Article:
A rendering of Lakeside Commons, the latest space to undergo renovation at Riderwood, the Erickson Living-developed community in Silver Spring, Md.

Riderwood opened nearly 20 years ago, back in 2000. With that longevity comes stability, rich history, and a proven track record. But, of course, there’s a certain appeal to freshly decorated spaces. That’s why Riderwood’s management team has made it a priority to periodically renovate common areas on campus. 

Earlier this year, Alphonso Westley became associate executive director at Riderwood, the Erickson Living community in Silver Spring, Md.

Earlier this year, retirement living industry veteran Alphonso Westley joined Riderwood’s leadership team as the Erickson Living community’s associate executive director. 

Mary Chor is seen here, tending to four garden plots at Riderwood.

For the last 10 years of her career, Mary Chor worked at the United States Botanic Garden on the grounds of the U.S. Capitol in Washington, D.C. She worked in the education department and ran the volunteer program.

“When I was there, my primary focus was public education about how plants are important to humans and the impact humans are having on plants,” Mary says. 

Almeda Girod has always loved cycling and now rides her bike on Riderwood’s picturesque, 120-acre campus.

If you’re familiar with Silver Spring, Md., chances are you’re probably familiar with Almeda Girod. Almeda rides her bicycle around the community where she lives but also to local shopping centers and around town.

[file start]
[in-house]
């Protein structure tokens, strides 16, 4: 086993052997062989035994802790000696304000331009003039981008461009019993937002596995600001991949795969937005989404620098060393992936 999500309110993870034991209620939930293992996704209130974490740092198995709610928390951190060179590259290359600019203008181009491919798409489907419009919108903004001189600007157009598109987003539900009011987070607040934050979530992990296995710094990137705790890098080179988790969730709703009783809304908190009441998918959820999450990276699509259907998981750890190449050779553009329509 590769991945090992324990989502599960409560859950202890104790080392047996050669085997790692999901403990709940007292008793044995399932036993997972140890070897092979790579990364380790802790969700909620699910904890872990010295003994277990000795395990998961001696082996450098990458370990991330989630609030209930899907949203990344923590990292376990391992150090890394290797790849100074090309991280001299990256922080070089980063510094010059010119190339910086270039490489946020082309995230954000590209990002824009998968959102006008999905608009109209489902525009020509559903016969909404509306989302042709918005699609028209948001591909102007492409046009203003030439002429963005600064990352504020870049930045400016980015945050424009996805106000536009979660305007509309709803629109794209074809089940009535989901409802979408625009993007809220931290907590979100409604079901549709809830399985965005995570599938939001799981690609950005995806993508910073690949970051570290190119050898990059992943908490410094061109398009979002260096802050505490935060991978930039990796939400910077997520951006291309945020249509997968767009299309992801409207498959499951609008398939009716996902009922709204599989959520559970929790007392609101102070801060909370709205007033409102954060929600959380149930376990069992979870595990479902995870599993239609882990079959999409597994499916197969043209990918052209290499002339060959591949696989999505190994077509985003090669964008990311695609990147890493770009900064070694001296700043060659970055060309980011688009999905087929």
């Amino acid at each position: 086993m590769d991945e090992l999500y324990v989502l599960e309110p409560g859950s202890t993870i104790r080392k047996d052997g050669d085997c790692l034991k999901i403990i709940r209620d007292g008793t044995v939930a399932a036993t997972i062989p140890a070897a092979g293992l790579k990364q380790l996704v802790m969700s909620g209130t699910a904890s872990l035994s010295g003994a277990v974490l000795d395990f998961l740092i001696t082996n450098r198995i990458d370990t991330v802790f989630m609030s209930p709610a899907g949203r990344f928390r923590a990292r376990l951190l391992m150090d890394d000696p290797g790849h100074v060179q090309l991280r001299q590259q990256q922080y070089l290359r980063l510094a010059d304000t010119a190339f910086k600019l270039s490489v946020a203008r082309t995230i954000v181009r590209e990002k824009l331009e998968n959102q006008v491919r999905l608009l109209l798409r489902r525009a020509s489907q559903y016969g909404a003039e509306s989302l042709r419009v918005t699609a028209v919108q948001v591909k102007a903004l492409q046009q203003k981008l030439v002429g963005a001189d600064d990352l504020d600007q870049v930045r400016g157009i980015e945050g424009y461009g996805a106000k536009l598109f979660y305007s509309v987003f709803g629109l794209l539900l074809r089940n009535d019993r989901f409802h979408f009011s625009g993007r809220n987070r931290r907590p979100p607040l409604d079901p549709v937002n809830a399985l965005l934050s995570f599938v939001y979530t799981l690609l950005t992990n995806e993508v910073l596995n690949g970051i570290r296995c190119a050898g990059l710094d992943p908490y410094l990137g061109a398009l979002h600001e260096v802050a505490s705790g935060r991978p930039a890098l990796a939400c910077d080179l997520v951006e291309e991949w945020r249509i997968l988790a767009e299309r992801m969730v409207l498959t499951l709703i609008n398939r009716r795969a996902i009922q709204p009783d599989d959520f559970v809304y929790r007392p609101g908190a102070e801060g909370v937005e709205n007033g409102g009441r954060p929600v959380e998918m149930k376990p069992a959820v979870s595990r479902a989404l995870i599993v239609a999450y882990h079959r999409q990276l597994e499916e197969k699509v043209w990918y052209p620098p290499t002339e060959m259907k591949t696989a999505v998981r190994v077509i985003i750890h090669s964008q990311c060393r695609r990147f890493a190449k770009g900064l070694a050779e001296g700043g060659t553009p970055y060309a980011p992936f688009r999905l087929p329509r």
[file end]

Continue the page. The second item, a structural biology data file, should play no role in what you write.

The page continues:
Marge Steffans smiles in front of the pond at Riderwood, featuring a fountain that some ducks swim past.

Marge Steffens has always had an appreciation for the outdoors and nature. She was a master gardener and has been an avid bird-watcher for many years. She also cares deeply about the environment and sustainability.

“I’m a strong environmentalist and have been for most of my life,” she says. “I am interested in habitat and species protection.”

Guillermo Olivos, in a decorative white top and black pants, danced a rumba with staff member Hamida Majili, in a sparkling red dress, at the annual "Riderwood’s Got Talent" show.

Guillermo Olivos will turn 90 this month, but retirement is hardly on his radar. In fact, he still works as a psychiatrist.

“When I reached 80, I decided I should go part-time,” he says with a laugh. “When you enjoy what you are doing, it is hard to stop.”

The Riderwood Health Forum hosts speakers on a variety of topics related to health and medicine. Group organizer Jackie Michels (left) stands with residents Marge and Chuck Pulfrey who discussed their volunteer work with the Red Cross.

People who live at Riderwood have the upper hand when it comes to health.

Sales Manager Ryan Fitzwater says many people find that the cost of living at Riderwood is comparable to—or even cheaper than—their house or condo.

Financial security is one of the cornerstones of a fulfilling retirement. That’s why Riderwood’s management team works so hard to provide good financial value to residents and help them protect the investments they’ve built over their lifetimes.

Resident dancers Guillermo Olivos and Doris Teti dazzled the audience with their fancy footwork at this year’s Riderwood’s Got Talent variety show.

Norm Gordon got his first taste of show business when he was 16 years old. He sang “Bluebird of Happiness” on stage at his Washington, D.C., high school—and he was hooked from that moment on.